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I'm talking about something like this:

Well then, if you didn't want to get mugged, maybe you shouldn't have been carrying around that big purse in the middle of the city at night?

It's clearly spoken as a question with an upward inflection, and it seems proper to end it with a question mark, but it's less of a question and more of a suggestion/statement. Calling it a "loaded question" doesn't seem correct.

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    The technical term is an Indirect Impositive. Indirection is a big topic in pragmatics, since one can use any kind of language to achieve some pragmatic effect. Asking a question like Don't you think it would be a good idea if you ... ? is effectively making a request, and may be giving an order if the relative status of the speaker and addressee are appropriate. Plus there are formulas (like the one above) which we immediately identify as requesting/ordering (really "imposing on" -- the term for both is "impositive") , and they can be studied, and have been. – John Lawler Jul 1 '16 at 13:42
  • @JohnLawler Out of curiosity, why is this a comment and not an answer? The explanation makes sense; although it would be served well by a source link. – TonyArra Jul 1 '16 at 18:13
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    Probably the clearest source would be Georgia Green's Pragmatics and Natural Language Understanding. – John Lawler Jul 1 '16 at 18:17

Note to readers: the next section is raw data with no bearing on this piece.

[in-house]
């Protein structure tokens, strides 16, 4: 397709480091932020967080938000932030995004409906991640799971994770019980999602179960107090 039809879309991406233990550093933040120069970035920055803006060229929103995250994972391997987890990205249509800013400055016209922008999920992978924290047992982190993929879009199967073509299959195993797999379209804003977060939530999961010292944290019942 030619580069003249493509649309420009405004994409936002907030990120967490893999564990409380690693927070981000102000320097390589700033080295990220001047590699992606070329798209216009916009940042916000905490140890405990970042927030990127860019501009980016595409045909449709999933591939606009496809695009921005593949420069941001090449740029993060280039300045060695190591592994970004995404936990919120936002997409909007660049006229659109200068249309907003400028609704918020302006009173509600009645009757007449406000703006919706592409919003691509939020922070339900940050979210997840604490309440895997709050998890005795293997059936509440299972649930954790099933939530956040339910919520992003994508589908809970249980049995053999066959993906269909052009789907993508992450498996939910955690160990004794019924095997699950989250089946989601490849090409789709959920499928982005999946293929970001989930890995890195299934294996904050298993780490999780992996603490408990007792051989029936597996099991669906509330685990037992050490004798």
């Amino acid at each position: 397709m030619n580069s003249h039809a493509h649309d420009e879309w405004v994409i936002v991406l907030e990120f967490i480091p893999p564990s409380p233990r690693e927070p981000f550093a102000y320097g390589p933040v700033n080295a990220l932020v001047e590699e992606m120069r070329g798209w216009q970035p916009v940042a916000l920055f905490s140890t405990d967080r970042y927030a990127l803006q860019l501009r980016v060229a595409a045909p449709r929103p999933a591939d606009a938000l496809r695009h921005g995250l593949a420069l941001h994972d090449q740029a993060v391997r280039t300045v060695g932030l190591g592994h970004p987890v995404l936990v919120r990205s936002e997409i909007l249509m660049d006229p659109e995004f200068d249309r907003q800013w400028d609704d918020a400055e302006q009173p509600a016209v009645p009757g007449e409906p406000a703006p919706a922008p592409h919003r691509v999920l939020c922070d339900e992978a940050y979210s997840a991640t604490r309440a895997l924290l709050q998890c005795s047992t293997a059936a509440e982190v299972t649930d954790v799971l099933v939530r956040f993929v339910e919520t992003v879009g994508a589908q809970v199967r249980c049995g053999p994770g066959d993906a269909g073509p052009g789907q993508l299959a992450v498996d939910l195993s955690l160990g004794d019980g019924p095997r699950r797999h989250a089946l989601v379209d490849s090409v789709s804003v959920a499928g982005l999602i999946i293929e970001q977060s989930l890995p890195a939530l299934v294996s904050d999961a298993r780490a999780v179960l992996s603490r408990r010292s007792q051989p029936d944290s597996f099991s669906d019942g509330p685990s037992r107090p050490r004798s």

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A rhetorical question

(of a question) asked in order to produce an effect or to make a statement rather than to elicit information: Examples:

  • the general intended his question to be purely rhetorical
  • It might be a rather petulant rhetorical question, or he might just be trying to keep me on the phone.
  • Kyle didn't offer him the time to answer the rather rhetorical question.
  • It was a statement, a rhetorical question, and just by looking at her he was sure that it had made her angry.
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    Hm...I suppose it technically fits the definition of a rhetorical question. I didn't think of it as one when it's being suggestive, or, as John mentioned, "Don't you think...". – TonyArra Jul 1 '16 at 18:12

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